[Beaux-Arts’ Master imitates young American Student. Stop.
Harris vindicated. Full stop]
Generation after generation, artists continue to refine their technique in the presence of known masters. With hopes of one day surpassing the abilities and achievements of their predecessors, novice artists emulate known works through study and imitation.
In the 15th Century, Rogier van der Weyden apprenticed in the studio of Robert Campin until his teacher abruptly left town. Given the opportunity to establish his own workshop, he won the appointment of official city painter of Brussels by the Duke of Burgundy. Anthony van Dyke, Dutch painter celebrated for his portraits of English and Spanish royals, took in an ambitious young student named Peter Paul Rubens, who was revered throughout Europe and then copied for centuries. In the mid 18th Century, François Boucher reluctantly took in Jean-Honoré as his own aspiring pupil; Fragonard adapted the Rococo style to defy trends with a timeless appeal. In America, this tradition of artistic legacy was upheld, when our first landscape artist, Thomas Cole welcomed into his studio the gifted Connecticut artist, Frederic E. Church.
For the all of the renowned artists whose names shall forever be intertwined, there are droves of lesser-known artists who contribute works to the massive lexicon progressing art through history. Years removed, those of us collectors, connoisseurs and dealers, joyfully burden ourselves with the task of reconstructing fragments from the past in order to complete our understanding of these visual relics that remain for us to solve and treasure.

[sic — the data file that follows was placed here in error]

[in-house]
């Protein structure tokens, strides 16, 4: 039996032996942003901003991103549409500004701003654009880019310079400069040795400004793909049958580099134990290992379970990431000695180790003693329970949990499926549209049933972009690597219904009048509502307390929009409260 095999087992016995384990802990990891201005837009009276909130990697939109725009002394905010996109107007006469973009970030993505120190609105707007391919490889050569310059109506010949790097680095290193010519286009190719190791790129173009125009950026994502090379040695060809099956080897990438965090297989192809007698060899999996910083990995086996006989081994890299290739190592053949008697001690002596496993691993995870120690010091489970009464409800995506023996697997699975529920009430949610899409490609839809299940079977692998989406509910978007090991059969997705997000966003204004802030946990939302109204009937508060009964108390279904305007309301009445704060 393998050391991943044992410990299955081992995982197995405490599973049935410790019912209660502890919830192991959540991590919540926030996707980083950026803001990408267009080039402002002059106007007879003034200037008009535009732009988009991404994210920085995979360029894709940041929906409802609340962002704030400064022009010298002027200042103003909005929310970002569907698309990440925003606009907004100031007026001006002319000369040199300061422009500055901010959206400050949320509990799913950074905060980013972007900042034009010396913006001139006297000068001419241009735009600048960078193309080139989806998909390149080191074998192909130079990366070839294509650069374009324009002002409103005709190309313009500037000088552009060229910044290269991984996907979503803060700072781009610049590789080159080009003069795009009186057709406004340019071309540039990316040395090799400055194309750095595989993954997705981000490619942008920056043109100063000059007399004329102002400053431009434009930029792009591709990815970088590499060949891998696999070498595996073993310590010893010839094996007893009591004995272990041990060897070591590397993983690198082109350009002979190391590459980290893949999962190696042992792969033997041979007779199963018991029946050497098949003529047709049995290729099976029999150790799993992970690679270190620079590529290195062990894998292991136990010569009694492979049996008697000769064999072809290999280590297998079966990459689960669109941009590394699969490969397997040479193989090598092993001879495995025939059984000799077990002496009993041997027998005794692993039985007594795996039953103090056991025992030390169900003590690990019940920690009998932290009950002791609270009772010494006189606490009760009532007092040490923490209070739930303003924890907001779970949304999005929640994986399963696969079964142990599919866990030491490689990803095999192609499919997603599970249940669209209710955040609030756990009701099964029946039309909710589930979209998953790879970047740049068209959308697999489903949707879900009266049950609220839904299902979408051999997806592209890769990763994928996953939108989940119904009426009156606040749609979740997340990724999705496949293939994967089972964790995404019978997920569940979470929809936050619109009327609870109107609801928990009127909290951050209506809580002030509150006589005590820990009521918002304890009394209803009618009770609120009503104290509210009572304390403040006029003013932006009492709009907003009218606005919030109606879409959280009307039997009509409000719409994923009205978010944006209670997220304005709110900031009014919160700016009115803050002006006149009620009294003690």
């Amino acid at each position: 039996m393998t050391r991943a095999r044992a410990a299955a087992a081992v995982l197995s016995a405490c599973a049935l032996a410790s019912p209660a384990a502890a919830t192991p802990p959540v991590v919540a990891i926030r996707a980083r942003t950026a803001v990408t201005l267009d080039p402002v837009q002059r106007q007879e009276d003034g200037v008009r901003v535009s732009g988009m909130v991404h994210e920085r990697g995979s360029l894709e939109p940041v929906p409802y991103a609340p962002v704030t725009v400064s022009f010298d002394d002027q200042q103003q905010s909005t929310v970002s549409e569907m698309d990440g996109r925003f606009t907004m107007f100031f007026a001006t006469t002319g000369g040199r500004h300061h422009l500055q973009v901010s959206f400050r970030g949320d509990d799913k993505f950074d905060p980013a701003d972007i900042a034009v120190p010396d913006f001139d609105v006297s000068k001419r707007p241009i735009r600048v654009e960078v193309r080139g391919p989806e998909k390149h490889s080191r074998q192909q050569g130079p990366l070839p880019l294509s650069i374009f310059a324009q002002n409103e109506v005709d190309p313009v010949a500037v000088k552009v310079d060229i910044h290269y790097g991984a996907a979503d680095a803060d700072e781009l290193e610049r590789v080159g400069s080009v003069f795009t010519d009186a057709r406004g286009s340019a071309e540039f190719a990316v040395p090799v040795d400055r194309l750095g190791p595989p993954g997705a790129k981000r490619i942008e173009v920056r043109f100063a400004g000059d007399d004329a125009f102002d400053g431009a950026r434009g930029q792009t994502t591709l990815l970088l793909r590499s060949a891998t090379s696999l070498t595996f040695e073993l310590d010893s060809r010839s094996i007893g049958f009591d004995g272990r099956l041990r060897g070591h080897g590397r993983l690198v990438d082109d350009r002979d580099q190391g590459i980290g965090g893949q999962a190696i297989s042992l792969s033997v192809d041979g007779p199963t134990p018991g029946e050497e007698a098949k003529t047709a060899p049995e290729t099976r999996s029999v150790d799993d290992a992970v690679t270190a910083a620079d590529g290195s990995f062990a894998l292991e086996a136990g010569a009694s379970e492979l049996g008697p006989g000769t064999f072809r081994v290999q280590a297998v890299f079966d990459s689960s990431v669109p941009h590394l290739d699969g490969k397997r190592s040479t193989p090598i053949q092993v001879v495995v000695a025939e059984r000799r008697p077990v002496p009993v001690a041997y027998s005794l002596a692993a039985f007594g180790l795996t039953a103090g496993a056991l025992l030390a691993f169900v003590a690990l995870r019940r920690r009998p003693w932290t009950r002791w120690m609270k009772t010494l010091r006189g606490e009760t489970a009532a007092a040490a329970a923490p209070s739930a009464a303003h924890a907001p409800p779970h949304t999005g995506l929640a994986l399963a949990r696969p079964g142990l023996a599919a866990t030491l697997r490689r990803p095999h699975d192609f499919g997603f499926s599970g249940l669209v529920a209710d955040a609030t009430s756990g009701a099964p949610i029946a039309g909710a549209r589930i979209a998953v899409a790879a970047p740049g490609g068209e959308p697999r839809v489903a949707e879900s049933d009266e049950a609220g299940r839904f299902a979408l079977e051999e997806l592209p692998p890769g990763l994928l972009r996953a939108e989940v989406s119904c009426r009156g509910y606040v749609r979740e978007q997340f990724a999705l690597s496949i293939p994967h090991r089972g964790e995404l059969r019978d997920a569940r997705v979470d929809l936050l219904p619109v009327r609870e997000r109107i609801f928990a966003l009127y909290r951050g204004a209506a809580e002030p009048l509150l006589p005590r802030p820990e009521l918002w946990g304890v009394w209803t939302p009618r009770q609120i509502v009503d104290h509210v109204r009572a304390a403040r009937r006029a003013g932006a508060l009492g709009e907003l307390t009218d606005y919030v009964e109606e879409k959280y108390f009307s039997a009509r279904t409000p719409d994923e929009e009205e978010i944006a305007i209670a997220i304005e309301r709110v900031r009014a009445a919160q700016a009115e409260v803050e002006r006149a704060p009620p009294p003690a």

In 1875, Charles X. Harris, a talented young artist from Maine, gained admission to the esteemed L’École des Beaux-Arts in Paris where he studied under the acclaimed painter and sculptor, Jean-Léon Gérôme. To announce his return home, the American submitted “The Moulders” (in the extravagant yet colossal frame still with the painting) as his first entry to New York’s National Academy. With exacting detail and self-deprecating humor, the artist portrays himself as the fumbling assistant to his teachers: Alexandre Cabanel, slouched with a cigarette, and Jean-Léon Gérôme, the irreverent sculptor. Harris plays with the characters in his vignette, confusing reality: the elder stone chaperon scolds from a shelf; an innocent model of clay grasps at her undergarments. The scene speaks to a series made famous by the master present, Jean Leon Gerome’s “Pygmalion and Galatea” from Ovid’s Metamorphosis. The story realizes a sculptor’s dream of his creation coming to life.
Master and Student: Gérôme and Harris. “The Moulders” was first exhibited at the National Academy of Art, New York in 1885. Jean-Léon Gérôme paints the first of his series in 1890. Student as master: master as student. Our choice: your privilege.